Libyan Prime Minister Abducted By Gunmen

Libyan Prime Minister Ali Zidan has been abducted by gunmen early Thursday Morning from a Tripoli hotel where he resides.

Government officials have confirmed that the 62-year-old was snatched from the Corinthia Hotel along with two of his guards, and “taken to an unknown destination for an unknown reason”.

A government official who spoke to the Associated Press (AP) on condition of anonymity for fear of retaliation, said the gunmen broke into the luxury hotel in downtown Tripoli where Zidan lives and abducted him and two of his guards who were beaten but later released.

The government’s official website said Zidan was taken at dawn to an “unknown location for unknown reasons” by a group believed to be “revolutionaries” from a security agency known as the Anti-Crime Committee.

However, the abduction appears to be in retaliation for the U.S. special forces’ raid on Saturday that seized a Libyan al-Qaida suspect from the streets of the capital.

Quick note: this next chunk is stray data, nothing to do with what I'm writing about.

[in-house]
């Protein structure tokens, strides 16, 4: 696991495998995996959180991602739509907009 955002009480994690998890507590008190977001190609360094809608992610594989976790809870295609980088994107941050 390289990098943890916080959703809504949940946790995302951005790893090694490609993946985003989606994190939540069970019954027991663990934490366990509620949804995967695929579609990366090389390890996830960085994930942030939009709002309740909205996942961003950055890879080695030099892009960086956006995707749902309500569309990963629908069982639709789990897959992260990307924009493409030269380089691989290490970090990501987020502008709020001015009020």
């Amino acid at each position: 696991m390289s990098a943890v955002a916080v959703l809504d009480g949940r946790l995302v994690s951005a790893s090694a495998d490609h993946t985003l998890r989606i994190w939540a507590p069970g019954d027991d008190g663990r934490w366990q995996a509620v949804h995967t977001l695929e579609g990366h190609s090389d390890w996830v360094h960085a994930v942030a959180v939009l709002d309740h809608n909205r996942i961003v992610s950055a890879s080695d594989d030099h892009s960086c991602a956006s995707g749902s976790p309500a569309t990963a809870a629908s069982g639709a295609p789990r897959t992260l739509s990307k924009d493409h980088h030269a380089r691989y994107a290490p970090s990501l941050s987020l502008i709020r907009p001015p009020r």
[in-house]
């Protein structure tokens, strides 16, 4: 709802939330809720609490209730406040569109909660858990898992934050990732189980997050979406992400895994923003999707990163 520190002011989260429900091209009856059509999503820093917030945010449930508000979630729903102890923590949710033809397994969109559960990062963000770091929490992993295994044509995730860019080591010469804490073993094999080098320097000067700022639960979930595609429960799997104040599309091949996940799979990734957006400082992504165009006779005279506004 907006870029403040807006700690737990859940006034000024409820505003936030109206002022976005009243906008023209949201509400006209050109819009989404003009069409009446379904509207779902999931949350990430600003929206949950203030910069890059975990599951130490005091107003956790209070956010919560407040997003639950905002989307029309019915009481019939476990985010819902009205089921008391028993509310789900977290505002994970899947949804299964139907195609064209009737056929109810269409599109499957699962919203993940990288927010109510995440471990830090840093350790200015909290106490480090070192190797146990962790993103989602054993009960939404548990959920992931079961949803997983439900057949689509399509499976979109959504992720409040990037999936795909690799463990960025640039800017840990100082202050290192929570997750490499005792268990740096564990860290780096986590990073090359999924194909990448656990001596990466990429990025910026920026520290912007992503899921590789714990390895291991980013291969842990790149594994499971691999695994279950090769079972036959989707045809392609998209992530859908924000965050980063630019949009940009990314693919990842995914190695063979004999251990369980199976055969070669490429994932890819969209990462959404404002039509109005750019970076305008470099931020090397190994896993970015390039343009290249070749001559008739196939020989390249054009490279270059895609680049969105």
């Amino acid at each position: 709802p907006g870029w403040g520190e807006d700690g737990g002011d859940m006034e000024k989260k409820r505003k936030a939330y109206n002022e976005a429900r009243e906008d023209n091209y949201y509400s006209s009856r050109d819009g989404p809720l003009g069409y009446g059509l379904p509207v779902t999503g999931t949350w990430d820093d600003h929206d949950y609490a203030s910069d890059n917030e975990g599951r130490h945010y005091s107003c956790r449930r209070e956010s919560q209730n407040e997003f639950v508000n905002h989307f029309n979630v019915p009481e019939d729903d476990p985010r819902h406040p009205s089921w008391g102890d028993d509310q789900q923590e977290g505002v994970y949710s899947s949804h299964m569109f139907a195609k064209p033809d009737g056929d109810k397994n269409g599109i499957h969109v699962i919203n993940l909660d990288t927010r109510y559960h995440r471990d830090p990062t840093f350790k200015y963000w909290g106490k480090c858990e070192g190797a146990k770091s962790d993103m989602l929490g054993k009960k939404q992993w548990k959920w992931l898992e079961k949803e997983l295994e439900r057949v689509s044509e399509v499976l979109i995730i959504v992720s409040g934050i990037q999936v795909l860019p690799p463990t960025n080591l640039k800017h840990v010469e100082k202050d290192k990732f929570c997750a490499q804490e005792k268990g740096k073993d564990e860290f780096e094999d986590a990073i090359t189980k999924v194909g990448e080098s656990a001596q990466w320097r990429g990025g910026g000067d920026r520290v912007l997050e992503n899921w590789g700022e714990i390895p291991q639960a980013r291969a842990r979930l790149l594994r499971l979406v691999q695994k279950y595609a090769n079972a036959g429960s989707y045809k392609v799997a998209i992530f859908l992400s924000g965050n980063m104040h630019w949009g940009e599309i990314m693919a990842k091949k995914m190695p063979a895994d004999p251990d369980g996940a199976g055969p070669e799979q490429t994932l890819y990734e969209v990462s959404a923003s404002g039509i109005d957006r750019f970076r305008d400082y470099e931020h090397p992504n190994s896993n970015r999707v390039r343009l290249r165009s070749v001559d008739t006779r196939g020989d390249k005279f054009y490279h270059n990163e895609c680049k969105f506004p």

The militants were angered by the capture of the suspected militant known as Abu Anas al-Libi, and accused the government of colluding in or allowing the raid.

A spokesman for the Operations Room of Libya’s Revolutionaries, a group of former rebels, claimed responsibility for Zeidan’s abduction and blamed the U.S. operation which captured suspected terrorist al-Liby.

Meanwhile, Abdel-Moneim al-Hour, an official with the Anti-Crime Committee, told the AP that Zidan had been “arrested” on accusations of harming state security and corruption, but the public prosecutor’s office said it had issued no warrant for Zidan’s arrest.

On Tuesday, Zidan said the Libyan government had requested that Washington allow al-Libi’s family to establish contact with him.

Zidan insisted that Libyan citizens should be tried in their homeland if they are accused of crimes, stressing that “Libya does not surrender its sons.”

    Al-Libi is alleged to be a senior al-Qaida member and is wanted by the United States in connection with the bombing of American embassies in Tanzania and Kenya in 1998, with a $5 million bounty on his head.

    Immediately after the raid, the Libyan government issued a statement saying it was carried out without its knowledge and asked Washington for “clarifications” about the operation.

    “The U.S. was very helpful to Libya during the revolution and the relations should not be affected by an incident, even if it is a serious one,” Zidan said at a press conference in Tripoli.

    U.S. officials said al-Libi was immediately taken out of the country and is now being held on a U.S. warship.

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